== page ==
Right now, one of the scariest trends in technology is the discovery of security vulnerabilities in cars that can leave them open to hackers.
Wired reported back in July about a flaw that could allow hackers to remotely take over a Jeep and drive it into a ditch. That was possible because the Jeep’s entertainment system connects to the internet, and thus had an IP address that could be accessed.
Now, there’s a new hack which can let people take control of lots of different kinds of cars by sending SMS messages to a common kind of dongle.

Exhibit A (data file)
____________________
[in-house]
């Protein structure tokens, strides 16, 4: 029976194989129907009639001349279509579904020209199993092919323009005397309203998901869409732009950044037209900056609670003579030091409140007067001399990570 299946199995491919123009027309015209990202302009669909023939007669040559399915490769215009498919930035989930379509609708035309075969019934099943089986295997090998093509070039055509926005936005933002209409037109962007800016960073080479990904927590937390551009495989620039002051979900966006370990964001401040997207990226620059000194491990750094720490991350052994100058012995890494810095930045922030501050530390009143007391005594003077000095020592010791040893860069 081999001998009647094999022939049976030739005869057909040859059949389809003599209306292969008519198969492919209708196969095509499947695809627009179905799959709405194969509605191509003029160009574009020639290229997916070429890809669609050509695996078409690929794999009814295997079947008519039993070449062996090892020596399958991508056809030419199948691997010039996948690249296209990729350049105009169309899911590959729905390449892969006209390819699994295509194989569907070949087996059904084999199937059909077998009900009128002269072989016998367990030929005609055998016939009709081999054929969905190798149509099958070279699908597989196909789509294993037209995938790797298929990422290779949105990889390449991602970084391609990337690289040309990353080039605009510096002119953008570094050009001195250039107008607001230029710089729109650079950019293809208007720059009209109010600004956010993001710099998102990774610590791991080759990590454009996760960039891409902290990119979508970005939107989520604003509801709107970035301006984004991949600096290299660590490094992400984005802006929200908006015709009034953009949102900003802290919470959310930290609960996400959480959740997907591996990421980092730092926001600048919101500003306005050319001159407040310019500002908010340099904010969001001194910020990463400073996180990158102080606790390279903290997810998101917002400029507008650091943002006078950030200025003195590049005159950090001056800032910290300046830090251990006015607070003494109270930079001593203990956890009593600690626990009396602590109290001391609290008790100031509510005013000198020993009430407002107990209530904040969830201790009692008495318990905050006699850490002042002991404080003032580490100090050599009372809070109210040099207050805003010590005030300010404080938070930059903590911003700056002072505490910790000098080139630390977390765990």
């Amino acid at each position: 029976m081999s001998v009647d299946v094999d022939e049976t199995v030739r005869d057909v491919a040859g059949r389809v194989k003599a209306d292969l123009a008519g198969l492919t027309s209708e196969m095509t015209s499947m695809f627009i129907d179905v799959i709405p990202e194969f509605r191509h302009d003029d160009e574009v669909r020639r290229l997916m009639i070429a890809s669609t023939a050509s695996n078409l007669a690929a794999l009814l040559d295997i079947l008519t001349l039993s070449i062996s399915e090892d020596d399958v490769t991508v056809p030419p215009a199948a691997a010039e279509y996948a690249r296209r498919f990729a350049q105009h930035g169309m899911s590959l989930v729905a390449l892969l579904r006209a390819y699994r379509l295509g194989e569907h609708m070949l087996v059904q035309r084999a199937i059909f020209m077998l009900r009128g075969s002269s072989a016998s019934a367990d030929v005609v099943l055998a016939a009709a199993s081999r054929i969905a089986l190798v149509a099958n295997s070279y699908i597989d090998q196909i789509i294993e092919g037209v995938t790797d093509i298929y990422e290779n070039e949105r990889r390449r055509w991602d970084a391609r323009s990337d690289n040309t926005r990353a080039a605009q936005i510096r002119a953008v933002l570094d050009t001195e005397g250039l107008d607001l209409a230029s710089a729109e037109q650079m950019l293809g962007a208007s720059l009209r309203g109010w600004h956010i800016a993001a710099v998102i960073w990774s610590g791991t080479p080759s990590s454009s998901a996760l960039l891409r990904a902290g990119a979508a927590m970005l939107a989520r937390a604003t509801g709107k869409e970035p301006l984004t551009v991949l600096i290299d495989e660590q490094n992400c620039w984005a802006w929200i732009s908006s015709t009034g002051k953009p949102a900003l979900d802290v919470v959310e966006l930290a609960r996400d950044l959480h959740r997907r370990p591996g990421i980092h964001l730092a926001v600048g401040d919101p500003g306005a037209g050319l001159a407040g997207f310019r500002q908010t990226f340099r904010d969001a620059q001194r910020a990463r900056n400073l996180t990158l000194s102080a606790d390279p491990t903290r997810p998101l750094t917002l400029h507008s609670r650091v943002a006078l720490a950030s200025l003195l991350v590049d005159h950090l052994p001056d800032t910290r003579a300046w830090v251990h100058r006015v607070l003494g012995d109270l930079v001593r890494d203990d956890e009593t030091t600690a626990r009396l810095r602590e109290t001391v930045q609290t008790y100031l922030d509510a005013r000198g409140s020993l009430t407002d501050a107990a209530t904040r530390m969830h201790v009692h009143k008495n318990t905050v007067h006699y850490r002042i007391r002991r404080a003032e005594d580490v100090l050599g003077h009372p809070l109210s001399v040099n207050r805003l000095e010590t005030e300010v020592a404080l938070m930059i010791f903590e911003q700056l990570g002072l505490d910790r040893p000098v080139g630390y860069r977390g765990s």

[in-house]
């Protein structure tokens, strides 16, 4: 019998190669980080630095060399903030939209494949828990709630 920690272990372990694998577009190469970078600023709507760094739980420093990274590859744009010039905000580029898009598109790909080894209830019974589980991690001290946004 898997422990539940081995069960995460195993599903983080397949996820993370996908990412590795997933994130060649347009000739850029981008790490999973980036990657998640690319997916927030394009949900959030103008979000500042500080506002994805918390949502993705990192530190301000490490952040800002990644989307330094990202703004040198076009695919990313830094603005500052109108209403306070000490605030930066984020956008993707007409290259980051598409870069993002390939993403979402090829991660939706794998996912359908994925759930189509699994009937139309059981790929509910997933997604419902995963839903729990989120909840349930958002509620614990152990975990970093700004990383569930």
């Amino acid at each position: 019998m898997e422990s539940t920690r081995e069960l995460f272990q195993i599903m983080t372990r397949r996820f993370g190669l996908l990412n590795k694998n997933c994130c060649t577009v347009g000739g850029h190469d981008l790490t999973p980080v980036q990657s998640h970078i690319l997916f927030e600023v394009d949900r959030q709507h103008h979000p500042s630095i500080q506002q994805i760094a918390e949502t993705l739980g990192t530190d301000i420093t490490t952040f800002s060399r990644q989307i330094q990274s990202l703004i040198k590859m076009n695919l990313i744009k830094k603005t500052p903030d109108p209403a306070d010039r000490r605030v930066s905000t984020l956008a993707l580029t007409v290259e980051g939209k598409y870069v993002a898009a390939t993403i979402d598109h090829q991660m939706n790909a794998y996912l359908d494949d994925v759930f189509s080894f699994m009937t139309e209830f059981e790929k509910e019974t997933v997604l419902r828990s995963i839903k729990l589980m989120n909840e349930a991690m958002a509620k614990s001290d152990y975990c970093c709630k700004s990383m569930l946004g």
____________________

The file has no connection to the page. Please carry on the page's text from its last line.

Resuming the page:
Wired reports that security researchers from the University of California at San Diego were able to send text messages that stopped or started the brakes on a Chevrolet Corvette sports car, and also interfered with the windscreen wipers.
Here’s a video that the researchers made to show the hack in action:
The new hack works using something called an OBD2 dongle. It’s pretty common to find cars with an OBD2 dongle — they’re regularly handed out by insurance companies to track cars.
The hackers were limited in what they could do with the Chevrolet Corvette because it prevents the OBD2 device from cutting the brakes at higher speeds. But that’s not to say that other cars will have the same protection.
Metromile, the company behind the model of OBD2 dongle exploited, told Wired that it had issued an update to the devices affected which fixed the flaw.
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